NEW ORLEANS—The risk of renal cell carcinoma (RCC) progression after nephrectomy is 5% after 10 recurrence-free years, researchers reported at the 2015 American Urological Association annual meeting. The most predictive factor for progression appears to be a pathologic stage above pT1.
For the study, Francesca Carobbio, MD, and colleagues from the University of Brescia in Italy examined the records of 554 RCC patients with a negative follow-up during the first 10 years after radical or partial nephrectomy and a median 15-year follow-up after surgery. The majority of patients had clear cell RCC (86%); the remaining had papillary (7%), chromophobe (5%), and other types (2%).
For disease stage, 70% had stage 1, 10% had stage 2, 19% had stage 3, and 1% had stage 4. Grading was G1 in 16%, G2 in 57%, G3 in 21%, and G4 in 6%. Researchers selected patients without metastatic disease or recurrence in the first 10 years. Cancer-specific survival after 15 and 20 years was 98% and 96%, respectively.
Significantly, 29 patients (5.2%) experienced disease progression after a median 13.4 years. Progression occurred most frequently in the contralateral kidney and the lung, but also is some atypical sites, such as the pancreas and thyroid. The researchers found that pathological stage was the only independent factor linked to cancer progression.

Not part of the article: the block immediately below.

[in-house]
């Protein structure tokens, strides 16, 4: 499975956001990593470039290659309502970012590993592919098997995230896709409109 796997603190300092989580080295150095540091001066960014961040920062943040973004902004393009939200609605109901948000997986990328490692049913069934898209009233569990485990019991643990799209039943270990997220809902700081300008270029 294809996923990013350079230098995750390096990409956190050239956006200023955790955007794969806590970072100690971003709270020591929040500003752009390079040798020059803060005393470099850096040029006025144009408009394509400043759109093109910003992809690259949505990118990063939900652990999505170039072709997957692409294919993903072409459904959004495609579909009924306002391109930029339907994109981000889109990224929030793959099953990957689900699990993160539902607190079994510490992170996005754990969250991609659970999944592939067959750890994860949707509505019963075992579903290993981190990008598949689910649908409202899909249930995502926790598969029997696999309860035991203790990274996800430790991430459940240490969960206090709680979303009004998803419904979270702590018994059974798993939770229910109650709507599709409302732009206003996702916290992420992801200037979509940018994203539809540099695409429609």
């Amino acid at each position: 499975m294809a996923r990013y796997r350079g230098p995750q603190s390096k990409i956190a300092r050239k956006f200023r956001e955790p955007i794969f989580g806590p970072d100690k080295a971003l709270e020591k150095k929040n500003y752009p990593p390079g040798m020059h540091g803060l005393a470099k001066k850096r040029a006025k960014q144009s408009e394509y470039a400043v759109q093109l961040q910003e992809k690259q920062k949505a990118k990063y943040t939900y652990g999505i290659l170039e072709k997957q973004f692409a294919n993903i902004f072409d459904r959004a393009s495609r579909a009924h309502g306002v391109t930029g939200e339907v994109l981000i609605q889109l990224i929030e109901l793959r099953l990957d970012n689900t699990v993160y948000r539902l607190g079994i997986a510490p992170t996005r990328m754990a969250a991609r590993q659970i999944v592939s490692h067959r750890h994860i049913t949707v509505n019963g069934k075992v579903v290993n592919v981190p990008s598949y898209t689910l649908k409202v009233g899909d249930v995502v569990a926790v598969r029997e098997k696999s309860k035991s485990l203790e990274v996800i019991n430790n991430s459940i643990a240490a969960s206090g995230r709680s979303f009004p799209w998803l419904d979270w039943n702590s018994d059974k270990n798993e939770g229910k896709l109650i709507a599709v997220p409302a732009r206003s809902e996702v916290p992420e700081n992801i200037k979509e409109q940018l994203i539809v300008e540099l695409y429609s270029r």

“Early detection of renal carcinoma recurrences is crucial,” Dr. Carobbio stressed to Renal & Urology News. “Early surgical removal of metastasized tumors can lead to regression of the disease in a significant proportion of patients and, in a minority of them, be truly curative.
“The risk of late recurrence is low for stage pT1,” she continued, “whereas it is significantly increased for higher-stage disease. Based on our findings, controls can be suspended after 10 years of follow up in patients with pT1 RCC with abdominal ultrasonography focusing on the contralateral kidney once every 2-3 years. For stage pT2, an abdominal examination with particular attention on the pancreas and an investigation of the thorax, preferably with CT, is advisable every year. For stage pT3, controls should be intensified in years 10-15, with more extensive use of the CT scan of the thorax and abdomen.”